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Students Will Face 4.1 Percent Tuition Increase

By Georgia N. Alexakis

The cost of attending Harvard just got a bit higher.

Undergraduates will face a 4.1 percent increase in the 1997-1998 school year, raising the overall costs from the current $28,896 to just over $30,000.

Next year's total charges will be $30,080, which includes $20,600 for tuition, $5,344 for room and student services, and $3,470 for board.

The student health fee will be $666.

The 4.1 percent increase represents the smallest percentage increase in almost 30 years.

"It has been my policy to lower the tuition increase steadily year by year rather than allow the increases to bounce up and down unpredictably," said Jeremy R. Knowles, dean of the Faculty of Arts and Sciences.

The overall term bill for the 1996-1997 academic year was a 4.8 percent increase from the previous year.

That increase was less than the 5.1 percent increase in total costs for the 1995-1996 school year.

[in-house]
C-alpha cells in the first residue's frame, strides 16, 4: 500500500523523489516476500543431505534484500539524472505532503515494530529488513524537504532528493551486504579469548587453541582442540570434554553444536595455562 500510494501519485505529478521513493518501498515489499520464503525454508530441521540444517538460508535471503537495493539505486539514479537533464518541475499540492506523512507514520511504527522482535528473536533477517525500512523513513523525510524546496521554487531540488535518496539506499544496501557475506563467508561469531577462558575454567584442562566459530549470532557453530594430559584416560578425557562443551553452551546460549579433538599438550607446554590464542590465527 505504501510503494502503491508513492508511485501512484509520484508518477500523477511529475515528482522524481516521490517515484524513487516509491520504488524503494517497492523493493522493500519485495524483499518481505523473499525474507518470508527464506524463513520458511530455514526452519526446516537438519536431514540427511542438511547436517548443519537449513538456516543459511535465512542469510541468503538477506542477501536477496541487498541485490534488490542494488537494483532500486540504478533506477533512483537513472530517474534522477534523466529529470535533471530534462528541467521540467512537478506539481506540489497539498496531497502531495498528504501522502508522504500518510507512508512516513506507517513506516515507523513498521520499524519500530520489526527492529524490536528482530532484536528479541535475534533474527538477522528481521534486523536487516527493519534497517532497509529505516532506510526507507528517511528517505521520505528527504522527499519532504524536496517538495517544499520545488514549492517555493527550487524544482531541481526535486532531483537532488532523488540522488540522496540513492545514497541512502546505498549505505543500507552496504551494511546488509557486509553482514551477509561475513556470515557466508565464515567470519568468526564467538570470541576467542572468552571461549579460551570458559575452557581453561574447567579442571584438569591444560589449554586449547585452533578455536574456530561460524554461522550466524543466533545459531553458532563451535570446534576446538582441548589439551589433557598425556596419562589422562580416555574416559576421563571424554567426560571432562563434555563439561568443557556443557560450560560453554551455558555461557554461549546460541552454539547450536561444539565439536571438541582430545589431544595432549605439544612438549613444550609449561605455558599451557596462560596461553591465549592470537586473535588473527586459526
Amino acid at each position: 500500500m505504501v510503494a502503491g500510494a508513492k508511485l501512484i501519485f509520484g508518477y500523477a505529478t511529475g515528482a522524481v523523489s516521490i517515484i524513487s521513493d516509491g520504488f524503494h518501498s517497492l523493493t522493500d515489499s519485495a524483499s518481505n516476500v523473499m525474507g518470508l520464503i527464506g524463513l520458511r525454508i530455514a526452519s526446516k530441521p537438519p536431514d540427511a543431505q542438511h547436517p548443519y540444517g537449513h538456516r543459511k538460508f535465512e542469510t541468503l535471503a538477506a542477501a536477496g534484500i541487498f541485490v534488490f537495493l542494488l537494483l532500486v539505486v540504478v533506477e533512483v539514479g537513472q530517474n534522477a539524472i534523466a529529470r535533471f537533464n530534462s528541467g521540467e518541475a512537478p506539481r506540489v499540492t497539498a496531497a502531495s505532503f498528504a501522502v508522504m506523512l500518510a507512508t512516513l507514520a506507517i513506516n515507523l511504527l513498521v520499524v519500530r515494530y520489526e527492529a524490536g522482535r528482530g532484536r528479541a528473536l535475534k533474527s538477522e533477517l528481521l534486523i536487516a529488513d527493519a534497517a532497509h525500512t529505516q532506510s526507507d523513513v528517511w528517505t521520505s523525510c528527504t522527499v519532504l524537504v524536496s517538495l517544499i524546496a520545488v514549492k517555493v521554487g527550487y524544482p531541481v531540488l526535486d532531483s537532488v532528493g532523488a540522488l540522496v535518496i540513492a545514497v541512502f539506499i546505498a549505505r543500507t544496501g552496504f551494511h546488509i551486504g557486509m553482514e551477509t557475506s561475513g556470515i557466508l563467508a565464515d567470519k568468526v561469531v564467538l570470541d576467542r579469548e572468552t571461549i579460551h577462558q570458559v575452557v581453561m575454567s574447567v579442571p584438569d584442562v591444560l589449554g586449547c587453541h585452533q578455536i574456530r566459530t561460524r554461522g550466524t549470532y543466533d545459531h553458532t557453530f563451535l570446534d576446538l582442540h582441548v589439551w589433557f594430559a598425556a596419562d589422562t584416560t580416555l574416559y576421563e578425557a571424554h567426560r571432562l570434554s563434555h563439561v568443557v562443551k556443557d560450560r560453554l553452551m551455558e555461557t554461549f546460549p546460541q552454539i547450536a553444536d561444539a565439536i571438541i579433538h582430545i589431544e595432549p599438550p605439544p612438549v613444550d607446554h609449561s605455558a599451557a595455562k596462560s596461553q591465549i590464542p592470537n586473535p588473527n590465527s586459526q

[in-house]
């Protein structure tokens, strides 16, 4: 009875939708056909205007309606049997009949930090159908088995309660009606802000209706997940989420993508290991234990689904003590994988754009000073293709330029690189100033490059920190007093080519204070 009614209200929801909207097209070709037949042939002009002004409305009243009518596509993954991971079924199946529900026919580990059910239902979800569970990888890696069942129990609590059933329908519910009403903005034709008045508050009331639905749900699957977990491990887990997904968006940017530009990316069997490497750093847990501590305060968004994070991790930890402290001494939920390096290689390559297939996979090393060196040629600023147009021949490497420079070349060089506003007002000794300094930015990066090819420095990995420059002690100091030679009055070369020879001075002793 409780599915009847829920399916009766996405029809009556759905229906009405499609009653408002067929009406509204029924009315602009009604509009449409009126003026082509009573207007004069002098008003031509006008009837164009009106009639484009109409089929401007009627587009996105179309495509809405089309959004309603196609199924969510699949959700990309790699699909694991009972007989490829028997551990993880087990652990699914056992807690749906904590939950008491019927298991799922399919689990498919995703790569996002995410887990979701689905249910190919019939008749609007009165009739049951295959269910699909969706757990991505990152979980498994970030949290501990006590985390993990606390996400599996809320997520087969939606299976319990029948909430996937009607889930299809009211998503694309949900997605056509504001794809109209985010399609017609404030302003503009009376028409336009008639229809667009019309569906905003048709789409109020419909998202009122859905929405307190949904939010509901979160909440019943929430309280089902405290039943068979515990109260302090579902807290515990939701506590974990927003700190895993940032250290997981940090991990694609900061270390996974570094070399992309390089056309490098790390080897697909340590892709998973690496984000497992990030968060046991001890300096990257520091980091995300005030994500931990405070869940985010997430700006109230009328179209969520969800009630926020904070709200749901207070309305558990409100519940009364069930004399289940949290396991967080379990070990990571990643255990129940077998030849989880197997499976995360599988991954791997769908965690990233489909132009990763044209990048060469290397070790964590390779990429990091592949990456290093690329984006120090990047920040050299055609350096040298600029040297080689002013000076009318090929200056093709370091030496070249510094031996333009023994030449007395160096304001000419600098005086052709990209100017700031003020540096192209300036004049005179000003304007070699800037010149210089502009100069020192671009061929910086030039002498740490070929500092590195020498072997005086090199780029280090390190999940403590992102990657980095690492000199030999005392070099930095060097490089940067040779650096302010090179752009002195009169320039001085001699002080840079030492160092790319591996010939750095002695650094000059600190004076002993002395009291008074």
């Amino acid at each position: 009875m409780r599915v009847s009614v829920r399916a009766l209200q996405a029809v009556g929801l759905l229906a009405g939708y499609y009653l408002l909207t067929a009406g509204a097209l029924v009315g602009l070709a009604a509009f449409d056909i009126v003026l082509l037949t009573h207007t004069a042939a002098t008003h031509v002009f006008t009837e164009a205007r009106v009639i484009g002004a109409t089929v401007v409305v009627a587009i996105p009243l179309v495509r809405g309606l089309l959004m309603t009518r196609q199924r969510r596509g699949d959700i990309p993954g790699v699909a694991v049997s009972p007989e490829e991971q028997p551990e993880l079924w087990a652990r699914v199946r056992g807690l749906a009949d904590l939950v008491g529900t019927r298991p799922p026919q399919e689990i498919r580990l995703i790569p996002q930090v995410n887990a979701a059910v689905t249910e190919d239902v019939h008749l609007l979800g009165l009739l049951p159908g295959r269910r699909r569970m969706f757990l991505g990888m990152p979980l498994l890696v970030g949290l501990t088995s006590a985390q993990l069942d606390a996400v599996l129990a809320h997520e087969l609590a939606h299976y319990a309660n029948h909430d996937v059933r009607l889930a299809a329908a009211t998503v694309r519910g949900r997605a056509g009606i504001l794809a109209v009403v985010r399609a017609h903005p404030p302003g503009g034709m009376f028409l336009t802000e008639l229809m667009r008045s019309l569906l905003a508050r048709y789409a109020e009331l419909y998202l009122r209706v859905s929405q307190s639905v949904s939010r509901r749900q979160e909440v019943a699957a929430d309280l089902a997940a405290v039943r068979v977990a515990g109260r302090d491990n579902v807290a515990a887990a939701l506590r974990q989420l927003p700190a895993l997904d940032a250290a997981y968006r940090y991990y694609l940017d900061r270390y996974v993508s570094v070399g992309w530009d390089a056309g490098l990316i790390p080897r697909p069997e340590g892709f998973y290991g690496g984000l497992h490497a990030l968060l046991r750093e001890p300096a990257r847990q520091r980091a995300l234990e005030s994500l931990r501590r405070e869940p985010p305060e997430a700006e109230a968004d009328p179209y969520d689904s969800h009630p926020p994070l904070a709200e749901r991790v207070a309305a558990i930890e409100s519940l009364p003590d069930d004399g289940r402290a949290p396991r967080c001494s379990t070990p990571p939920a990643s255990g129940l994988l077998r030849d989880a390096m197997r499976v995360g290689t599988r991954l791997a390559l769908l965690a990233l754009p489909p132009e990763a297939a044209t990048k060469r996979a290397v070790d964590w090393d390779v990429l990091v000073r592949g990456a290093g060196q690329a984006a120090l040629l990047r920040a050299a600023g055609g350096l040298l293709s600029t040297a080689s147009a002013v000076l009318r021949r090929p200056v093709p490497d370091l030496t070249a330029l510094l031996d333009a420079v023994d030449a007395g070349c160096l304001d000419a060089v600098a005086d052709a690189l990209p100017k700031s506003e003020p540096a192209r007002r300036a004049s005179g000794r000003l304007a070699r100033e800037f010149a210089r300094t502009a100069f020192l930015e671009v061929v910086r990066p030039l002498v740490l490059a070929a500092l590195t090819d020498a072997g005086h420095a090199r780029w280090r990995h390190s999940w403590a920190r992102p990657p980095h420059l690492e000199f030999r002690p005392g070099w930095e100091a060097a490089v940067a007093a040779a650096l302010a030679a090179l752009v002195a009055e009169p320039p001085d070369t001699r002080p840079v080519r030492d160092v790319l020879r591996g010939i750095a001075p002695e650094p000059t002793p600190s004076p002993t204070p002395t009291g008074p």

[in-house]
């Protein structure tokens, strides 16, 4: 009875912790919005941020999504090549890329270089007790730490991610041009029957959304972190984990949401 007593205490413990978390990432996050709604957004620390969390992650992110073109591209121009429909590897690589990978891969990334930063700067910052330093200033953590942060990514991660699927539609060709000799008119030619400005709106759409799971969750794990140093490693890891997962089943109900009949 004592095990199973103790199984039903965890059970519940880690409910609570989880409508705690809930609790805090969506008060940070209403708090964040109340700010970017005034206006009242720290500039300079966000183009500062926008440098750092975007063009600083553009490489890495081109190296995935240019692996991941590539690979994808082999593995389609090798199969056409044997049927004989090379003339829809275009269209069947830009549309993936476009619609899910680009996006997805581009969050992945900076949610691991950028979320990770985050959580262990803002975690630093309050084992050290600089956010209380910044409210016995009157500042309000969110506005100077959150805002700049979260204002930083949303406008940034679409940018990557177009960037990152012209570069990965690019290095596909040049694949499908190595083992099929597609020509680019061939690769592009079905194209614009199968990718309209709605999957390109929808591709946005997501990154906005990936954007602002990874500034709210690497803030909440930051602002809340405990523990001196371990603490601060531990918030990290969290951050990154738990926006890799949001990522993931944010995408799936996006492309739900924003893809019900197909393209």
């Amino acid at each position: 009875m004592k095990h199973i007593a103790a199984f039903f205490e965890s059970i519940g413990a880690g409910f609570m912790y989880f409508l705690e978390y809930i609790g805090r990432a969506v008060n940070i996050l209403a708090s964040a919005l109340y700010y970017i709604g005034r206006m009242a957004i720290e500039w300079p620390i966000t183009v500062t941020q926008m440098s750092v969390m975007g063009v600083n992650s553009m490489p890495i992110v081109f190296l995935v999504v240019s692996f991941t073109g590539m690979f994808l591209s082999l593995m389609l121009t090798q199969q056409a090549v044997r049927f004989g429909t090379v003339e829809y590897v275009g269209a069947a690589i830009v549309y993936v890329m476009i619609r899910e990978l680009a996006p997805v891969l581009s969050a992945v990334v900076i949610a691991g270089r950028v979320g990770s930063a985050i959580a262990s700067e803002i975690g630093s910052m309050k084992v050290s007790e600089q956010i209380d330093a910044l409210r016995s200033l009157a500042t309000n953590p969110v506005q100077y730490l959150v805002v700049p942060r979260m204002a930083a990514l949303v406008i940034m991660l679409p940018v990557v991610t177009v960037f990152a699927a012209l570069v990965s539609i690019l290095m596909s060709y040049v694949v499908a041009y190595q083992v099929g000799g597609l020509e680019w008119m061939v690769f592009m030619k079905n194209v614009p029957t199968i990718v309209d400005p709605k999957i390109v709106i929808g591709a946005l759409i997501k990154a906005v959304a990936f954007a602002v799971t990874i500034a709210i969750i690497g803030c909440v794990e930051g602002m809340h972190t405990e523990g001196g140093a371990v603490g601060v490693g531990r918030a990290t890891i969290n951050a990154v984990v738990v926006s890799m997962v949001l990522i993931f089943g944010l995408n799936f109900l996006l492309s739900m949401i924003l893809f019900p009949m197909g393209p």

"If you look at recent years, that's going in the right direction," said Alex Huppe, University spokesperson. "This is at the same time that our costs are increasing."

University costs increased by 5.5 percent during the 1995-1996 fiscal year, according to Knowles' annual budget letter, presented to the Faculty in January.

"Tuition rises because our expenses rise," said Knowles, adding that tuition represents more than 60 percent of the Faculty's unrestricted income.

Most of the University's costs are "human costs" such as salaries and benefits, said Huppe.

"Those costs are not stagnant, and Harvard has to remain competitive," said Huppe. "We need to keep the best Faculty, but at the same time, we need to keep tuition down and the budget balanced. Harvard has been successful at all three."

Despite the increased costs, Knowles said he does not expect a drop in applications for admission or in the number of students receiving financial aid.

"We continue to follow need-blind admissions scrupulously and then to provide aid to everyone admitted who needs it," he said. "We shall continue our policy of need-based aid for every student who comes to Harvard."

Harvard is not alone in its decision to raise costs. Other Ivy League schools have announced comparable increases.

Princeton will increase costs to $29,435 next year, a 3.9 percent increase. Yale undergraduates will experience a 3.7 percent increase, bringing their total costs to $29,950.

Dartmouth recently announced a 4.5 percent increase, raising tuition, fees, and room and board to $29,507, and Brown's recent 4.3 percent increase brings its total cost for next year to $29,900.

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